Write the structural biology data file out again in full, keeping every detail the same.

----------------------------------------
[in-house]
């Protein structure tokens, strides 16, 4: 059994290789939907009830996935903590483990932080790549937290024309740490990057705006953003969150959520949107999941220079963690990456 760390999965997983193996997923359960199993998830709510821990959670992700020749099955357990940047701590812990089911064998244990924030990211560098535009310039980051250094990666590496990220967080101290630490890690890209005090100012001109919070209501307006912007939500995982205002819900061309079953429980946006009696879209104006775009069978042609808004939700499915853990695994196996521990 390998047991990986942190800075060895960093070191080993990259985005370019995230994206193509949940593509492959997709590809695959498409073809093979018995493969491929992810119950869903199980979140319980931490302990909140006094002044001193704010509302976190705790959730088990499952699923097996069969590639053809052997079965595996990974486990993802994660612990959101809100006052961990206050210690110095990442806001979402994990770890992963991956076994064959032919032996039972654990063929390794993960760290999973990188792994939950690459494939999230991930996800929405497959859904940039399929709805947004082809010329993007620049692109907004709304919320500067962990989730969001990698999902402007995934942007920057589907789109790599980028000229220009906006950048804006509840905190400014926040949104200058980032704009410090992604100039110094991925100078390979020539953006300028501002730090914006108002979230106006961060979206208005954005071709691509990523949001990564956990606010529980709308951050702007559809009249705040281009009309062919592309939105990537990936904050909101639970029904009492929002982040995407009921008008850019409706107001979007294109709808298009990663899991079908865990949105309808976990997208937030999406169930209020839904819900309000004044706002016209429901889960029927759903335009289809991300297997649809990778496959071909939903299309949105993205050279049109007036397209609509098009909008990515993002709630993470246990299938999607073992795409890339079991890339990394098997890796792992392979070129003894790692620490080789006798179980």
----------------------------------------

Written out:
[in-house]
């Protein structure tokens, strides 16, 4: 059994290789939907009830996935903590483990932080790549937290024309740490990057705006953003969150959520949107999941220079963690990456 760390999965997983193996997923359960199993998830709510821990959670992700020749099955357990940047701590812990089911064998244990924030990211560098535009310039980051250094990666590496990220967080101290630490890690890209005090100012001109919070209501307006912007939500995982205002819900061309079953429980946006009696879209104006775009069978042609808004939700499915853990695994196996521990 390998047991990986942190800075060895960093070191080993990259985005370019995230994206193509949940593509492959997709590809695959498409073809093979018995493969491929992810119950869903199980979140319980931490302990909140006094002044001193704010509302976190705790959730088990499952699923097996069969590639053809052997079965595996990974486990993802994660612990959101809100006052961990206050210690110095990442806001979402994990770890992963991956076994064959032919032996039972654990063929390794993960760290999973990188792994939950690459494939999230991930996800929405497959859904940039399929709805947004082809010329993007620049692109907004709304919320500067962990989730969001990698999902402007995934942007920057589907789109790599980028000229220009906006950048804006509840905190400014926040949104200058980032704009410090992604100039110094991925100078390979020539953006300028501002730090914006108002979230106006961060979206208005954005071709691509990523949001990564956990606010529980709308951050702007559809009249705040281009009309062919592309939105990537990936904050909101639970029904009492929002982040995407009921008008850019409706107001979007294109709808298009990663899991079908865990949105309808976990997208937030999406169930209020839904819900309000004044706002016209429901889960029927759903335009289809991300297997649809990778496959071909939903299309949105993205050279049109007036397209609509098009909008990515993002709630993470246990299938999607073992795409890339079991890339990394098997890796792992392979070129003894790692620490080789006798179980």